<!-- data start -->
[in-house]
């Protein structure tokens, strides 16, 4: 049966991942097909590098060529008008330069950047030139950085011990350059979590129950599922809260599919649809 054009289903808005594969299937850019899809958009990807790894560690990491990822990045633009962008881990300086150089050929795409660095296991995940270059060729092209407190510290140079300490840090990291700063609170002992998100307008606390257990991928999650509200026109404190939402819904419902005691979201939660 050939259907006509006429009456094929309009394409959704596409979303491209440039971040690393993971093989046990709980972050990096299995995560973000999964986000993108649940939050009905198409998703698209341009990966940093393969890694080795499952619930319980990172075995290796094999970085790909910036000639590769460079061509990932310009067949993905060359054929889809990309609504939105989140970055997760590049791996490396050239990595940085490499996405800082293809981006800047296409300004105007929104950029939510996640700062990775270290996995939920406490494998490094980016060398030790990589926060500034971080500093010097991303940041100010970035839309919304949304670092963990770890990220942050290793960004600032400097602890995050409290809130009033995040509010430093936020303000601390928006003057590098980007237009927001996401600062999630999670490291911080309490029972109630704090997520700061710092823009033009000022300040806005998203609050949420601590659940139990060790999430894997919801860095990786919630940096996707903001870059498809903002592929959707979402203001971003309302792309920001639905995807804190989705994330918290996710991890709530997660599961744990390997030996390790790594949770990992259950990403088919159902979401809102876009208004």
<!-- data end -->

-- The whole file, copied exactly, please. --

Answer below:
[in-house]
């Protein structure tokens, strides 16, 4: 049966991942097909590098060529008008330069950047030139950085011990350059979590129950599922809260599919649809 054009289903808005594969299937850019899809958009990807790894560690990491990822990045633009962008881990300086150089050929795409660095296991995940270059060729092209407190510290140079300490840090990291700063609170002992998100307008606390257990991928999650509200026109404190939402819904419902005691979201939660 050939259907006509006429009456094929309009394409959704596409979303491209440039971040690393993971093989046990709980972050990096299995995560973000999964986000993108649940939050009905198409998703698209341009990966940093393969890694080795499952619930319980990172075995290796094999970085790909910036000639590769460079061509990932310009067949993905060359054929889809990309609504939105989140970055997760590049791996490396050239990595940085490499996405800082293809981006800047296409300004105007929104950029939510996640700062990775270290996995939920406490494998490094980016060398030790990589926060500034971080500093010097991303940041100010970035839309919304949304670092963990770890990220942050290793960004600032400097602890995050409290809130009033995040509010430093936020303000601390928006003057590098980007237009927001996401600062999630999670490291911080309490029972109630704090997520700061710092823009033009000022300040806005998203609050949420601590659940139990060790999430894997919801860095990786919630940096996707903001870059498809903002592929959707979402203001971003309302792309920001639905995807804190989705994330918290996710991890709530997660599961744990390997030996390790790594949770990992259950990403088919159902979401809102876009208004």